The first phase of the Tweefontein Water Reclamation Plant is now fully operational, providing 9 MLD of clean drinking water.

Located 8 km east of the small town of Ogies in Mpumalanga, Glencore Operations South Africa has established the Tweefontein Water Reclamation Plant, which treats mine-affected water to potable standards for the surrounding community.

The first 9 MLD phase of the plant is fully operational, and produced its first water in November 2018. Glencore is now in discussions with the eMalahleni Local Municipality (ELM) on the possible upgrade of the plant in order to increase the throughput to 14 MLD.

“There is potential to increase the capacity further depending on all the governing variables, including excess water in the mines and demand increase from ELM,” explains Shivani Chetram, head: Communications, Glencore Operations South Africa.

Supporting the community Prior to the establishment of the Tweefontein Water Reclamation Plant, the surrounding community was often without running water for extended periods of time, largely due to growing demand and lack of capacity.

Although initially conceptualised as a way to manage mineaffected water in Glencore’s Tweefontein, Goedgevonden and iMpunzi complexes, the plant also offered the opportunity to provide potable water to the Phola Township, north of Ogies.

The fully fledged reverse osmosis plant treats the mine-affected water to drinking water standards, complying with SANS 241-2015. Water is extracted from mined-out underground workings used for the storage of mine-affected water.

Typical of water emanating from coal mining activities, the water entering the reclamation plant has a high sulfate level. This said, with the current process, the plant recovers approximately 96% clean water from the feed. With a further technological introduction, the plant will soon be recovering in excess of 99% clean water from the contaminated body of water, says Chetram.

“The process to clean mine-affected water is very similar for all plants recovering water from old mine workings. Unfortunately, the water from different mining areas can differ significantly in respect of composition, making every water reclamation plant different from the next. The difference between the Glencore plant and other plants in the area exists not in the technology employed, but rather the manner in which the process was designed, resulting in the lower use of chemicals in the recovery,” she continues.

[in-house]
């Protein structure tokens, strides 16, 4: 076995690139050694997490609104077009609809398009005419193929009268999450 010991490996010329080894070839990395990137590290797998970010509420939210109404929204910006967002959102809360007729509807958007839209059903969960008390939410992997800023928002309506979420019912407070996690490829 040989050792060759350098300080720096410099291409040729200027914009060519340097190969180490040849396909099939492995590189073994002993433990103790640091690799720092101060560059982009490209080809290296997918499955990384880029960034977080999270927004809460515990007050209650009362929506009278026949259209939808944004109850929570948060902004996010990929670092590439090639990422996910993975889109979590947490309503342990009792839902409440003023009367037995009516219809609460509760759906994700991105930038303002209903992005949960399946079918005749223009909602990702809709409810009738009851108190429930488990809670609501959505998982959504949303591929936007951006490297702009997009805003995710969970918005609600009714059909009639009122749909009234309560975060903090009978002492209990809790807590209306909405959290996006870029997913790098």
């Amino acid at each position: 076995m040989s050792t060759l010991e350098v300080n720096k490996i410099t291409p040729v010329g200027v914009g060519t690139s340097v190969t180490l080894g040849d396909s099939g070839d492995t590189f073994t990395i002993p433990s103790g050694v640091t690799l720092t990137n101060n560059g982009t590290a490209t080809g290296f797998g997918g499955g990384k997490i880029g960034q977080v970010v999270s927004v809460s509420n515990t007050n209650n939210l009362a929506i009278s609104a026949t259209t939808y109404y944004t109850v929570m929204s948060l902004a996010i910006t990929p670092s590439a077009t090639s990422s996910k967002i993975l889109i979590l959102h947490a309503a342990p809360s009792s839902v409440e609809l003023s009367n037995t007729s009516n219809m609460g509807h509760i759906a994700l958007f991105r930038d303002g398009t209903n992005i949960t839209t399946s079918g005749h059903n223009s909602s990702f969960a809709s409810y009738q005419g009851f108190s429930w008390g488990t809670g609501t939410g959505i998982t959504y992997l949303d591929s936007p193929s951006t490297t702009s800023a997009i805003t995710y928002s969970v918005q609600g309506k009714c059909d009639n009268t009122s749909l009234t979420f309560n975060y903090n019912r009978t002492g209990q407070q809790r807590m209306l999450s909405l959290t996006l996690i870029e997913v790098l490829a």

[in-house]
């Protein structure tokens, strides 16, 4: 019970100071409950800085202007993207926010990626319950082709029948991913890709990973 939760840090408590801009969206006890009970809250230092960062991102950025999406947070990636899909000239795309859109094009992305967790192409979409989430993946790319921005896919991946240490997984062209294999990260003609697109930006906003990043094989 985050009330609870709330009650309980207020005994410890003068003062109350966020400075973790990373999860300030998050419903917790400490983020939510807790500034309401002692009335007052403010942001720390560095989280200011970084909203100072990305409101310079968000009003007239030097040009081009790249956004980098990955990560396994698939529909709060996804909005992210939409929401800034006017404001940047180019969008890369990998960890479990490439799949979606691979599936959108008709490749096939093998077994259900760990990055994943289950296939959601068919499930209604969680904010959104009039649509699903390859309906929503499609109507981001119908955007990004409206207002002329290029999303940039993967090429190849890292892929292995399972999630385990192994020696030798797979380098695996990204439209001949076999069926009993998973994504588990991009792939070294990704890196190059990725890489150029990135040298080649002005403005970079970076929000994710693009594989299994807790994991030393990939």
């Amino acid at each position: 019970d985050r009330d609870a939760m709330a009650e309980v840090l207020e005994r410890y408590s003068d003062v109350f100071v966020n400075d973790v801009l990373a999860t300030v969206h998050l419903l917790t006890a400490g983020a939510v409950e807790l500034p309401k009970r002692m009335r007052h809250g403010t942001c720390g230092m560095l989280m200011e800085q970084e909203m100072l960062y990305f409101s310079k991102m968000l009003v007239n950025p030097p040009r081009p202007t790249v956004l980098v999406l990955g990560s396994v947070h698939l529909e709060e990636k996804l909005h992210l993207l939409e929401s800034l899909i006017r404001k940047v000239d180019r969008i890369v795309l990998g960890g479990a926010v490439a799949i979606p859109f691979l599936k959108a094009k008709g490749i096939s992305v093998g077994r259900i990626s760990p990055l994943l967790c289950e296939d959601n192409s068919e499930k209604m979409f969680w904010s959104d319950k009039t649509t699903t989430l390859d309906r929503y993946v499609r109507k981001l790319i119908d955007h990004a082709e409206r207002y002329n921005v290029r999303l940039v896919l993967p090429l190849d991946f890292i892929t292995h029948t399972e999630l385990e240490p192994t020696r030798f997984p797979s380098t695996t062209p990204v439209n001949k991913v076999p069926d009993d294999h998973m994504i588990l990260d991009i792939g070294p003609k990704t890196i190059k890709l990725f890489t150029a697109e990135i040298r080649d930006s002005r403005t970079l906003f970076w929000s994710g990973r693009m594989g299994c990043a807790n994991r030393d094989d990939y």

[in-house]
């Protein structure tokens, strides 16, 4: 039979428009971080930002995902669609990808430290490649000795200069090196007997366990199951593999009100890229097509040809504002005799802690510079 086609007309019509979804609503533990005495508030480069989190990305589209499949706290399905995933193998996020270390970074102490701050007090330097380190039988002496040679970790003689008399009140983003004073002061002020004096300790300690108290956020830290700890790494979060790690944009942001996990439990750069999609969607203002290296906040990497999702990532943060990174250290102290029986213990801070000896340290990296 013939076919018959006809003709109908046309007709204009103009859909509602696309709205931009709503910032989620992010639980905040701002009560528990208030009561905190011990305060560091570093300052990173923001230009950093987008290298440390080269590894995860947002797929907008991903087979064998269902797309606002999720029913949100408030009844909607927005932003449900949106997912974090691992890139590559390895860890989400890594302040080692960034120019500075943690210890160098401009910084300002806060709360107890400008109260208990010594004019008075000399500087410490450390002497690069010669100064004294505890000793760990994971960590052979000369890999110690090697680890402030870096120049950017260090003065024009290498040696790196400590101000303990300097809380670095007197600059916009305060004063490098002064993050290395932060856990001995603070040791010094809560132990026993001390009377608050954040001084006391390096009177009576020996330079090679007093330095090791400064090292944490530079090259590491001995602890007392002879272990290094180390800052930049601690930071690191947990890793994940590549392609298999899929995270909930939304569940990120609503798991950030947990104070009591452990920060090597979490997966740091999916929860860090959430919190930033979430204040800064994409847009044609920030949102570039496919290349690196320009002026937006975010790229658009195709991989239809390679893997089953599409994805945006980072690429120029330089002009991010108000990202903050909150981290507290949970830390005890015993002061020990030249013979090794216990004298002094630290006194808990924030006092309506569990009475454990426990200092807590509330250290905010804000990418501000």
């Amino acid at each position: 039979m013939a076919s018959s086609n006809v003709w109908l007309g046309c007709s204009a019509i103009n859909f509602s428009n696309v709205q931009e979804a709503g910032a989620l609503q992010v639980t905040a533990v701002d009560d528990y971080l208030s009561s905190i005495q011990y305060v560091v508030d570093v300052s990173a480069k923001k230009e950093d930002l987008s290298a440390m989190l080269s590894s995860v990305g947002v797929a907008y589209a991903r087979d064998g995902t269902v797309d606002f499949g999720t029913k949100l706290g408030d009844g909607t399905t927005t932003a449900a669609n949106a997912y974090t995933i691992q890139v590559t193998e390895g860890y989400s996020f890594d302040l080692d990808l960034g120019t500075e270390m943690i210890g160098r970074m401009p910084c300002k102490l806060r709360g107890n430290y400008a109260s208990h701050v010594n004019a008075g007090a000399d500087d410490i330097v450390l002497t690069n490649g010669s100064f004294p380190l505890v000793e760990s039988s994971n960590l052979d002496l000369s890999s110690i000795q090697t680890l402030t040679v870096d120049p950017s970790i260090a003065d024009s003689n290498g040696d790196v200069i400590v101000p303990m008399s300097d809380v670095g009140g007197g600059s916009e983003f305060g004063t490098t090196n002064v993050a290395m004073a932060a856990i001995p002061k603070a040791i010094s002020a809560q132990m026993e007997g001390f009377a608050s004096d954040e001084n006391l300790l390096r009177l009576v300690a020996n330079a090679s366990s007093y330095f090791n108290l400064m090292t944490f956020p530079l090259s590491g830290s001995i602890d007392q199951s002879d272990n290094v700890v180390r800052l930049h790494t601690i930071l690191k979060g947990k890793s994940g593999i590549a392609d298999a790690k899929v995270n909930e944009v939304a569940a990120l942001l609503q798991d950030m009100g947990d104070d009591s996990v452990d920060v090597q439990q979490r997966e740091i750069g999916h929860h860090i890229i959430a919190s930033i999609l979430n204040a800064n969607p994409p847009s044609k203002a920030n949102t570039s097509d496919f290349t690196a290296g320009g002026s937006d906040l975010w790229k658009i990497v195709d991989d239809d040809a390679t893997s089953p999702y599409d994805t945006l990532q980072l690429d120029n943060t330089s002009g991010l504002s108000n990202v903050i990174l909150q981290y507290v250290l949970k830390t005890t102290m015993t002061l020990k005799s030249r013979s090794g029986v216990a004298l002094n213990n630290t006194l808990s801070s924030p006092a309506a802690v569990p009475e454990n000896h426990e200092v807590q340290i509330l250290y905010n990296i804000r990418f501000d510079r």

Significant infrastructure investment The by-product of the treatment process is highly concentrated brine, which is stored in an evaporation brine pond.

Established solely by Glencore Operations South Africa, this pond had to be constructed along with the entire infrastructure necessary to make the plant a reality.

This included boreholes and pumps, electrical infrastructure, reservoirs, transfer pump stations, pipelines, lined storage ponds for plant feedwater, sludge and brine, as well as the complete reverse osmosis plant. Associated support infrastructure – such as fencing, offices, security, operations and maintenance – was also necessary.

A 16 km pipeline was established between the water reclamation plant and Phola Township, where a potable water treatment facility, together with a reservoir and pump station, was established on the site to supply water to the area.

“We can now supply 9 MLD that was not available for consumption prior to the establishment of this plant, contributing to the overall water security of the area,” says Chetram.

“At the same time, the Tweefontein Water Reclamation Plant will assist in reducing our water usage footprint from other water sources such as dams and rivers, while providing an effective solution for our current mining operations as well as the long-term management and treatment of water decant at eventual mine closure.”

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